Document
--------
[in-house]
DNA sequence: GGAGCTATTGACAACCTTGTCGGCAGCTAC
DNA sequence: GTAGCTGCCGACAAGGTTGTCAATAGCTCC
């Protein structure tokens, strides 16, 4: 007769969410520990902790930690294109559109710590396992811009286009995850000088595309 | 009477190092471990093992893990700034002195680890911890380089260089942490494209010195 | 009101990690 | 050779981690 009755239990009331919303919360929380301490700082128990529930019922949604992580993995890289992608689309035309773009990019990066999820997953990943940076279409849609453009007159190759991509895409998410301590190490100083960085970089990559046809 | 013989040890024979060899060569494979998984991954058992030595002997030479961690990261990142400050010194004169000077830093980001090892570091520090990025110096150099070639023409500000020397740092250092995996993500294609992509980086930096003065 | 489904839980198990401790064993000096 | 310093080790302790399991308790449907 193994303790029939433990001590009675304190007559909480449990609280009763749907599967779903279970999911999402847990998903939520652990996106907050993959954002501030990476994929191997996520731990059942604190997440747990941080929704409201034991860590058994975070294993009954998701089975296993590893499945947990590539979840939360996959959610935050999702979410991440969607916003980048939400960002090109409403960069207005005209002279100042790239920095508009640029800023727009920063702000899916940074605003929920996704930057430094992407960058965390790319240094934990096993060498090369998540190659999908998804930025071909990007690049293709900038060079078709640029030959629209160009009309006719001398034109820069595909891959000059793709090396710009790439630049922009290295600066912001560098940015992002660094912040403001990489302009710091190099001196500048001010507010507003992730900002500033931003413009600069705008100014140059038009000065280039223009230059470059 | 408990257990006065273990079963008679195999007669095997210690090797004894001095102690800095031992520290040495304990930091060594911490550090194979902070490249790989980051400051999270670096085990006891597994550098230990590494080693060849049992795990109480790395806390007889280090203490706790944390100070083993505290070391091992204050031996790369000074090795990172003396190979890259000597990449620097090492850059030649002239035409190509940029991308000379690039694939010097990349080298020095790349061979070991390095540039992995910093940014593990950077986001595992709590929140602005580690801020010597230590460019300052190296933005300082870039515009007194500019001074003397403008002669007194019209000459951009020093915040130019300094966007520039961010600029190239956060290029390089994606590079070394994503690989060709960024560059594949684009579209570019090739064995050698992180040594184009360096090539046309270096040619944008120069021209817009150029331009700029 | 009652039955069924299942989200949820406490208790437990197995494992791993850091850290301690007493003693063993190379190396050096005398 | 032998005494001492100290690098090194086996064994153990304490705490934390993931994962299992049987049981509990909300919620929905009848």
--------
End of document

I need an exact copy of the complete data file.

[in-house]
DNA sequence: GGAGCTATTGACAACCTTGTCGGCAGCTAC
DNA sequence: GTAGCTGCCGACAAGGTTGTCAATAGCTCC
């Protein structure tokens, strides 16, 4: 007769969410520990902790930690294109559109710590396992811009286009995850000088595309 | 009477190092471990093992893990700034002195680890911890380089260089942490494209010195 | 009101990690 | 050779981690 009755239990009331919303919360929380301490700082128990529930019922949604992580993995890289992608689309035309773009990019990066999820997953990943940076279409849609453009007159190759991509895409998410301590190490100083960085970089990559046809 | 013989040890024979060899060569494979998984991954058992030595002997030479961690990261990142400050010194004169000077830093980001090892570091520090990025110096150099070639023409500000020397740092250092995996993500294609992509980086930096003065 | 489904839980198990401790064993000096 | 310093080790302790399991308790449907 193994303790029939433990001590009675304190007559909480449990609280009763749907599967779903279970999911999402847990998903939520652990996106907050993959954002501030990476994929191997996520731990059942604190997440747990941080929704409201034991860590058994975070294993009954998701089975296993590893499945947990590539979840939360996959959610935050999702979410991440969607916003980048939400960002090109409403960069207005005209002279100042790239920095508009640029800023727009920063702000899916940074605003929920996704930057430094992407960058965390790319240094934990096993060498090369998540190659999908998804930025071909990007690049293709900038060079078709640029030959629209160009009309006719001398034109820069595909891959000059793709090396710009790439630049922009290295600066912001560098940015992002660094912040403001990489302009710091190099001196500048001010507010507003992730900002500033931003413009600069705008100014140059038009000065280039223009230059470059 | 408990257990006065273990079963008679195999007669095997210690090797004894001095102690800095031992520290040495304990930091060594911490550090194979902070490249790989980051400051999270670096085990006891597994550098230990590494080693060849049992795990109480790395806390007889280090203490706790944390100070083993505290070391091992204050031996790369000074090795990172003396190979890259000597990449620097090492850059030649002239035409190509940029991308000379690039694939010097990349080298020095790349061979070991390095540039992995910093940014593990950077986001595992709590929140602005580690801020010597230590460019300052190296933005300082870039515009007194500019001074003397403008002669007194019209000459951009020093915040130019300094966007520039961010600029190239956060290029390089994606590079070394994503690989060709960024560059594949684009579209570019090739064995050698992180040594184009360096090539046309270096040619944008120069021209817009150029331009700029 | 009652039955069924299942989200949820406490208790437990197995494992791993850091850290301690007493003693063993190379190396050096005398 | 032998005494001492100290690098090194086996064994153990304490705490934390993931994962299992049987049981509990909300919620929905009848």